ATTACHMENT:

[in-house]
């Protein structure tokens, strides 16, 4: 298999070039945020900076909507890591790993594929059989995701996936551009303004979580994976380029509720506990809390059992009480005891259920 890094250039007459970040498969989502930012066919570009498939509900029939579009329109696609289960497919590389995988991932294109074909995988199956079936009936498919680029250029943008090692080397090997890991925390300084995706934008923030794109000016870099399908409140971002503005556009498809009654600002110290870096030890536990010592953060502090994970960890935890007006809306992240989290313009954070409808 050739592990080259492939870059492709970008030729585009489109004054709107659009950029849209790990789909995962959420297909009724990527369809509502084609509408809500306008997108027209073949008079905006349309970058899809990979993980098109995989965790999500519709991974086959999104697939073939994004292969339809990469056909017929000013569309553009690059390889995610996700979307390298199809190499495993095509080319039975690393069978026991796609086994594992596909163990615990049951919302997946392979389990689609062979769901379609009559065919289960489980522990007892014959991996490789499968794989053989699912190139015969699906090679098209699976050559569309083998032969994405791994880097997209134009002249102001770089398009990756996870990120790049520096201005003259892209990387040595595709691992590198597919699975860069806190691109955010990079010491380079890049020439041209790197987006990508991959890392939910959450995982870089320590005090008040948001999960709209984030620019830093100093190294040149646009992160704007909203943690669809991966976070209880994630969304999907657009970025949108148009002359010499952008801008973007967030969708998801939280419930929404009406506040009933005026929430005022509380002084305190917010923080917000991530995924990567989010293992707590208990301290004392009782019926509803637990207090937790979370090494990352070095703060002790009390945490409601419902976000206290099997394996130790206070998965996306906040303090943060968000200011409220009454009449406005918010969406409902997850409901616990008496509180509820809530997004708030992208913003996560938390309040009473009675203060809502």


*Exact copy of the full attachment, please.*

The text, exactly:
[in-house]
């Protein structure tokens, strides 16, 4: 298999070039945020900076909507890591790993594929059989995701996936551009303004979580994976380029509720506990809390059992009480005891259920 890094250039007459970040498969989502930012066919570009498939509900029939579009329109696609289960497919590389995988991932294109074909995988199956079936009936498919680029250029943008090692080397090997890991925390300084995706934008923030794109000016870099399908409140971002503005556009498809009654600002110290870096030890536990010592953060502090994970960890935890007006809306992240989290313009954070409808 050739592990080259492939870059492709970008030729585009489109004054709107659009950029849209790990789909995962959420297909009724990527369809509502084609509408809500306008997108027209073949008079905006349309970058899809990979993980098109995989965790999500519709991974086959999104697939073939994004292969339809990469056909017929000013569309553009690059390889995610996700979307390298199809190499495993095509080319039975690393069978026991796609086994594992596909163990615990049951919302997946392979389990689609062979769901379609009559065919289960489980522990007892014959991996490789499968794989053989699912190139015969699906090679098209699976050559569309083998032969994405791994880097997209134009002249102001770089398009990756996870990120790049520096201005003259892209990387040595595709691992590198597919699975860069806190691109955010990079010491380079890049020439041209790197987006990508991959890392939910959450995982870089320590005090008040948001999960709209984030620019830093100093190294040149646009992160704007909203943690669809991966976070209880994630969304999907657009970025949108148009002359010499952008801008973007967030969708998801939280419930929404009406506040009933005026929430005022509380002084305190917010923080917000991530995924990567989010293992707590208990301290004392009782019926509803637990207090937790979370090494990352070095703060002790009390945490409601419902976000206290099997394996130790206070998965996306906040303090943060968000200011409220009454009449406005918010969406409902997850409901616990008496509180509820809530997004708030992208913003996560938390309040009473009675203060809502």